The Home Stretch initiative seeks to make a national partnership to extend out-of-home care for young people from 18 to 21 years of age. This is something America does. America has a national partnership between the states and the federal government that ensures that this group of incredibly vulnerable young people continue to receive the support of the state in a parenting role until they are 21 years of age. We know that young people's brains don't even finish developing cognitively until they're in their mid-20s, so the idea that we would push young people out at the age of 18 and assume that they have all the capacity of an adult is really just a furphy. We know young people who are former guardians of the minister of state will in the first 12 months after leaving state care generally have about five places where they sleep at night.

So that is something I will be very keen to pursue in this parliament. We note that, if we can address that issue, we can largely address the issue of homelessness for young people in Australia. It goes without saying that we need to do more about youth homelessness and the prevention of it but, equally so, we know that, while young people make up the largest cohort of the homeless, the fastest growing group of homeless people is actually older women who do not have superannuation and assets behind them. They are in an incredibly vulnerable state, particularly because very often they have a very limited likelihood of finding employment.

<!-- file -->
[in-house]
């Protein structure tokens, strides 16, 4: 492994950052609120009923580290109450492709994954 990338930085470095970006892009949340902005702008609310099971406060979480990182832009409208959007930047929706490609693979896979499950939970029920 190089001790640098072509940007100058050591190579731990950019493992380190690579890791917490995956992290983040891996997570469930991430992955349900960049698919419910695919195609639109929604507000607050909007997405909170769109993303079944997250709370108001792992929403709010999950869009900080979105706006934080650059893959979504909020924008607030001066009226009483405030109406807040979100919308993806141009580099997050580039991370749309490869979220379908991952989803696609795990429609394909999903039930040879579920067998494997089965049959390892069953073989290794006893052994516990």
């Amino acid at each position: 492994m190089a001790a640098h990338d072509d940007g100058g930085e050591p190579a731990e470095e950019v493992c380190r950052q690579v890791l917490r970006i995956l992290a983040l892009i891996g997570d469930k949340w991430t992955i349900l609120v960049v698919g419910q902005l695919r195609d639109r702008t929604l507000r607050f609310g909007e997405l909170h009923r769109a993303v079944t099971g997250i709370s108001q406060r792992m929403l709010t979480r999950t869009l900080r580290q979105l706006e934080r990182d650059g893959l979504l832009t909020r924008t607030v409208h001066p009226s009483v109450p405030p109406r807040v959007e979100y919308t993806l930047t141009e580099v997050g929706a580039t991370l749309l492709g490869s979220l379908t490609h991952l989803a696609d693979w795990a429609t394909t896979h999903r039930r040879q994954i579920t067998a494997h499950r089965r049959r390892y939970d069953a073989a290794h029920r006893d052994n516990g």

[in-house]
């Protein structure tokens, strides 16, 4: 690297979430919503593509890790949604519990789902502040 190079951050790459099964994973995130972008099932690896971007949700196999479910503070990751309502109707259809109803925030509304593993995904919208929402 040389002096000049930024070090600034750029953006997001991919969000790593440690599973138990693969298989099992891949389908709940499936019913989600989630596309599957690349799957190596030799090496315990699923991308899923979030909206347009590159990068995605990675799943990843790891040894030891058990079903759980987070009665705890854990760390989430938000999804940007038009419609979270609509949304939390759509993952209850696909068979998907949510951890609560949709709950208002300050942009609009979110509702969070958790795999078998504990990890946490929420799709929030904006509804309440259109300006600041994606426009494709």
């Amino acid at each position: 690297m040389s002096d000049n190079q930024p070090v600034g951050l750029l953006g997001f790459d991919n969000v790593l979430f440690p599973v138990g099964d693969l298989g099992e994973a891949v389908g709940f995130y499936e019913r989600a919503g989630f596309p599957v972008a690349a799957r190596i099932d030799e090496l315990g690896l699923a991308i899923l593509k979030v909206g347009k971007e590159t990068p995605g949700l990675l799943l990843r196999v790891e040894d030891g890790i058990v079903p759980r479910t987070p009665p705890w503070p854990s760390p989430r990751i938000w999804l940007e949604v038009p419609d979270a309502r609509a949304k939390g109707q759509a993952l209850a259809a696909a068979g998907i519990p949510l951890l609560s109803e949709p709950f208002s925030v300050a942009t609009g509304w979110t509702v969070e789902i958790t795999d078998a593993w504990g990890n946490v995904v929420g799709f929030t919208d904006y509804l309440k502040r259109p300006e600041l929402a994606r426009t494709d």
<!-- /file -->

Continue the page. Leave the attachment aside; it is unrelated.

I will close by saying that I do support this bill, but I think we need to provide greater leadership in this place on meaningfully addressing homelessness. This is not something we should push to the states. This is a national issue and we should all take responsibility for the problem because we have a great opportunity in our nation. We're a nation of great wealth and we can address homelessness meaningfully.